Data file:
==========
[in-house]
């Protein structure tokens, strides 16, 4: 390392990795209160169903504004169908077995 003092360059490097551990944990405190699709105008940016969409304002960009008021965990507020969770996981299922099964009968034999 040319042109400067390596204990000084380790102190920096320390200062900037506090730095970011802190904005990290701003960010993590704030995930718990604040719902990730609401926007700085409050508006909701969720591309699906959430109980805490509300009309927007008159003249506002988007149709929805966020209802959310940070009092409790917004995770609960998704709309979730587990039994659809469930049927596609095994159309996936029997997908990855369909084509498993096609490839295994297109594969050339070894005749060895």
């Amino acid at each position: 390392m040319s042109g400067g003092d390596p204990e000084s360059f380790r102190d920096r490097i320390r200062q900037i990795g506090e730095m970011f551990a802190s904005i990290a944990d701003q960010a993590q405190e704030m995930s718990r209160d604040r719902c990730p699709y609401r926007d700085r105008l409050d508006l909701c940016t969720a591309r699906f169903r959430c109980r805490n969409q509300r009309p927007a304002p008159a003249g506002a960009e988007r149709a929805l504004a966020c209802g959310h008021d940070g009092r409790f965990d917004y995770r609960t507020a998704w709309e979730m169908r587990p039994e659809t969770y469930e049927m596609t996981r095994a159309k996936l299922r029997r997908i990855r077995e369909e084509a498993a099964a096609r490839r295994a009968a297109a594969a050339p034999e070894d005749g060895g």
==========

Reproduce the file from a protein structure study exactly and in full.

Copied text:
[in-house]
């Protein structure tokens, strides 16, 4: 390392990795209160169903504004169908077995 003092360059490097551990944990405190699709105008940016969409304002960009008021965990507020969770996981299922099964009968034999 040319042109400067390596204990000084380790102190920096320390200062900037506090730095970011802190904005990290701003960010993590704030995930718990604040719902990730609401926007700085409050508006909701969720591309699906959430109980805490509300009309927007008159003249506002988007149709929805966020209802959310940070009092409790917004995770609960998704709309979730587990039994659809469930049927596609095994159309996936029997997908990855369909084509498993096609490839295994297109594969050339070894005749060895």
């Amino acid at each position: 390392m040319s042109g400067g003092d390596p204990e000084s360059f380790r102190d920096r490097i320390r200062q900037i990795g506090e730095m970011f551990a802190s904005i990290a944990d701003q960010a993590q405190e704030m995930s718990r209160d604040r719902c990730p699709y609401r926007d700085r105008l409050d508006l909701c940016t969720a591309r699906f169903r959430c109980r805490n969409q509300r009309p927007a304002p008159a003249g506002a960009e988007r149709a929805l504004a966020c209802g959310h008021d940070g009092r409790f965990d917004y995770r609960t507020a998704w709309e979730m169908r587990p039994e659809t969770y469930e049927m596609t996981r095994a159309k996936l299922r029997r997908i990855r077995e369909e084509a498993a099964a096609r490839r295994a009968a297109a594969a050339p034999e070894d005749g060895g």